LONDON —The violence of the London Bridge attack could have been worse: One of the attackers tried to rent a larger truck that could have killed more people, but his payment was declined. The gang was also shot dead before they could make their way back to the van where their petrol bombs were stored.
Police said they arrested a man in Barking early Saturday while six other men remain in custody.
In a rare glimpse into the weeklong investigation, police released details Saturday that showed Khuram Butt originally tried to rent a 7.5 ton truck. The intended truck was smaller but similar to the one used in the Nice attack last year that killed 86 people and injured hundreds in the resort town in the south of France.
After his payment was declined, Butt and his two accomplices rented a smaller van that they used to plow into crowds before they leapt from the vehicle and went on a stabbing rampage in an attack that left eight people dead and nearly 50 people injured. It was the third such deadly attack in Britain in the three months.
After leaving the small white van, the men used 12-inch knives with bright pink blades, according to Dean Haydon, head of the Metropolitan Police's Counter-Terrorism Command.
Police also disclosed that multiple petrol bombs were discovered in the van, and a copy of the Quran opened at a page "describing martyrdom" was found at one of the attackers' houses.
Investigators believe three victims were killed on the bridge, including one man who was thrown into the Thames River, before the attackers left the vehicle and stabbed five people to death around London's busy Borough Market, Haydon said. Police believe Butt was driving the van.
"When I come back to Butt trying getting hold of a 7.5 ton lorry — the effect could have been even worse," he said.
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Haydon said the men may have been planning even more bloodshed if they had survived their stabbing spree and made it back to the van.
Police also found a number of office chairs, gravel and a suitcase in the van.
Detectives believe the gravel may have been placed in the vehicle to make it heavier, or as part of a cover to justify hiring it, while the chairs may have been used to convince family and friends they were moving furniture.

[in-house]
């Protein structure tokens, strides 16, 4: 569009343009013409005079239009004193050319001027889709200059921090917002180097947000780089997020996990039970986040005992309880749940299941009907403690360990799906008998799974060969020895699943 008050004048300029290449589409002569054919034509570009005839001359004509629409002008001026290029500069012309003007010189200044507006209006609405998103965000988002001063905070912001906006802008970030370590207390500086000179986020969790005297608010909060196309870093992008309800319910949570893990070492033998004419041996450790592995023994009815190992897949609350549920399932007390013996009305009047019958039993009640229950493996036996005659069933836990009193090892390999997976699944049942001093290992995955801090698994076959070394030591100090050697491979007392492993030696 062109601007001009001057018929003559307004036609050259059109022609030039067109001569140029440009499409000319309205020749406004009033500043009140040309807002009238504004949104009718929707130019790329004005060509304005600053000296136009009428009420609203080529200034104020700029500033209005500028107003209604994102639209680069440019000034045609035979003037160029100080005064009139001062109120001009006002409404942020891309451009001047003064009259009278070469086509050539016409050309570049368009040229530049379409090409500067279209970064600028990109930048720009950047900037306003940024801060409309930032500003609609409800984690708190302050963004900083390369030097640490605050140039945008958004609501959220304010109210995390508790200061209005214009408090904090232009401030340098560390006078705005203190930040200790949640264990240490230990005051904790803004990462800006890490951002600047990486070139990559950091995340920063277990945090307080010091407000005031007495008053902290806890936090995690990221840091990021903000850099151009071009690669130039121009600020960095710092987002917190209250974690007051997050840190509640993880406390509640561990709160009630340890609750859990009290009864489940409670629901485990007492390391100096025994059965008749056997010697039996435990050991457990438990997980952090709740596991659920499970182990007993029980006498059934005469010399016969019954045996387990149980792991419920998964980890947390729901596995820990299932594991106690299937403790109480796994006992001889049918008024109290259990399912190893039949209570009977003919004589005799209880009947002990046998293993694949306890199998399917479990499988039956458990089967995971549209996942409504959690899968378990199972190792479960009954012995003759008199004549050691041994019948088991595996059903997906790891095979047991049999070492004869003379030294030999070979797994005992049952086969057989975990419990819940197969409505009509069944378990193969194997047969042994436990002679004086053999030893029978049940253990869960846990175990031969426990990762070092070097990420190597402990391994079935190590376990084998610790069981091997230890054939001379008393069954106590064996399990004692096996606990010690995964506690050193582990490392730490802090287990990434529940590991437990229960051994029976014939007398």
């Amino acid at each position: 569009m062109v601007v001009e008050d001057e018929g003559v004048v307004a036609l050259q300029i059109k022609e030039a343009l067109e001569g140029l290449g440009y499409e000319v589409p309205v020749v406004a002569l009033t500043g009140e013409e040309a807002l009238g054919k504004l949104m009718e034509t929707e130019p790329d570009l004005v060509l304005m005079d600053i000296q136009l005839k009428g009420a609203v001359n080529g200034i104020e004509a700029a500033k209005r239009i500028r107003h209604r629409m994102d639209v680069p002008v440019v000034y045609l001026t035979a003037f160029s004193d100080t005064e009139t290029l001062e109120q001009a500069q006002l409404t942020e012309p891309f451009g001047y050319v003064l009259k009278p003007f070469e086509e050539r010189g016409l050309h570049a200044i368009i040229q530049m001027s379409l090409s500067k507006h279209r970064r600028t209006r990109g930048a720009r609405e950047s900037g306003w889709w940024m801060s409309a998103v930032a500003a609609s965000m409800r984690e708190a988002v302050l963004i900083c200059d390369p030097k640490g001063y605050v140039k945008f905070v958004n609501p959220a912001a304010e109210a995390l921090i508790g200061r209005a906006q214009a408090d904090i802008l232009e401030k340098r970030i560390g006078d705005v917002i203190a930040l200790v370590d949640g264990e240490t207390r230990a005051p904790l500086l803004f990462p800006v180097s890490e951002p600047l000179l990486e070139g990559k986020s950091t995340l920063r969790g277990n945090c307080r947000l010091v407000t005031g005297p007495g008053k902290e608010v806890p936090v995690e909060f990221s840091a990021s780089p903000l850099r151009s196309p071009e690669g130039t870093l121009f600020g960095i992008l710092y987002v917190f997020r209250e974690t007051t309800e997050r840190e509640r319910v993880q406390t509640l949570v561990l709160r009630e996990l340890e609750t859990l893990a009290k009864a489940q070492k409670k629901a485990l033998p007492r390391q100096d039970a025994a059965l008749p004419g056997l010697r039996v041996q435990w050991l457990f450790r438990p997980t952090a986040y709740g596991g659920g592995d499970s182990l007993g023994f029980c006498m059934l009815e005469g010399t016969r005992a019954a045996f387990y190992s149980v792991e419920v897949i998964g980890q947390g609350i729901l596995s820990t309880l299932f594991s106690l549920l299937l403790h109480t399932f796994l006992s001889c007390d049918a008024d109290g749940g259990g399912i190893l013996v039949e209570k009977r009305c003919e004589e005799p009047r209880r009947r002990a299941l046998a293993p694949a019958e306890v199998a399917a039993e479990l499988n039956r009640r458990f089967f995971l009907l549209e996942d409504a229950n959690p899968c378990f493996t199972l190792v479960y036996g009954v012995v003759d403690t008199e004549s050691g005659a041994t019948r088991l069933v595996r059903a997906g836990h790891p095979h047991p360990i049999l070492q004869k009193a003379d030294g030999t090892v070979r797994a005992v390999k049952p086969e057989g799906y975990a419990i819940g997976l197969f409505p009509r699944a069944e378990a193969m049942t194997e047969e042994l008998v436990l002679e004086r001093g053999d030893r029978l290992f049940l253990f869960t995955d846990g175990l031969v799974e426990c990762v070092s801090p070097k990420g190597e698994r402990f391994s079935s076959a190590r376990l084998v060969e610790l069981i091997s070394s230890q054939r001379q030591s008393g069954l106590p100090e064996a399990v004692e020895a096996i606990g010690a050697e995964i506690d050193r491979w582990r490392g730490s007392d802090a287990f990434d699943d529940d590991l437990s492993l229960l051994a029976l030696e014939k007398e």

"When I come back to Butt trying getting hold of a 7.5 ton lorry — the effect could have been even worse."
Butt, a 27-year-old Pakistan-born British citizen, and his two accomplices, Rachid Redouane, 30, who claimed to be Moroccan-Libyan, and Youssef Zaghba, a 22-year-old Italian national of Moroccan descent, were shot dead by armed police eight minutes after the first emergency call.
The three attackers were wearing fake suicide belts consisting of plastic water bottles wrapped in grey duct tape.
Haydon described the pink knives as "pretty unusual" and appealed for anyone with information about where they came from to contact police.
Police raided Redouane's small residence on Tuesday and said he had been renting it since April. This was the safe house where the attack was planned, police said. In the residence, police found an English language copy of the Quran opened at a page describing martyrdom, pieces of cloth which appeared to match material wrapped around the petrol bombs and water bottles similar to those used in the fake suicide vests, police said. Luggage straps, plastic retractable craft knives and rolls of duct tape were also found.
Eighteen people have been arrested in connection with last week's attack. All but five have been released. Searches are continuing.
The question remains how the men met and knew one another but police said Saturday they did not suspect a wider plot.
"It looks as if it is pretty much a contained plot involving the three of them, which is supported by the forensic evidence we've got back so far," Haydon said.
Butt, who police consider the attack ringleader, had been on bail after being arrested for fraud in a case in October of last year, police said. He had also been repeatedly reported to police for violent behavior and trying to recruit young children to the Islamic State group as well as featuring in the documentary, "The Jihadis Next Door," where he was seen next to a group of men unfurling a black-and-white flag scrawled with Arabic script and associated with the ISIS group.
"There was no evidence uncovered of any attack-planning in relation to him," Haydon said.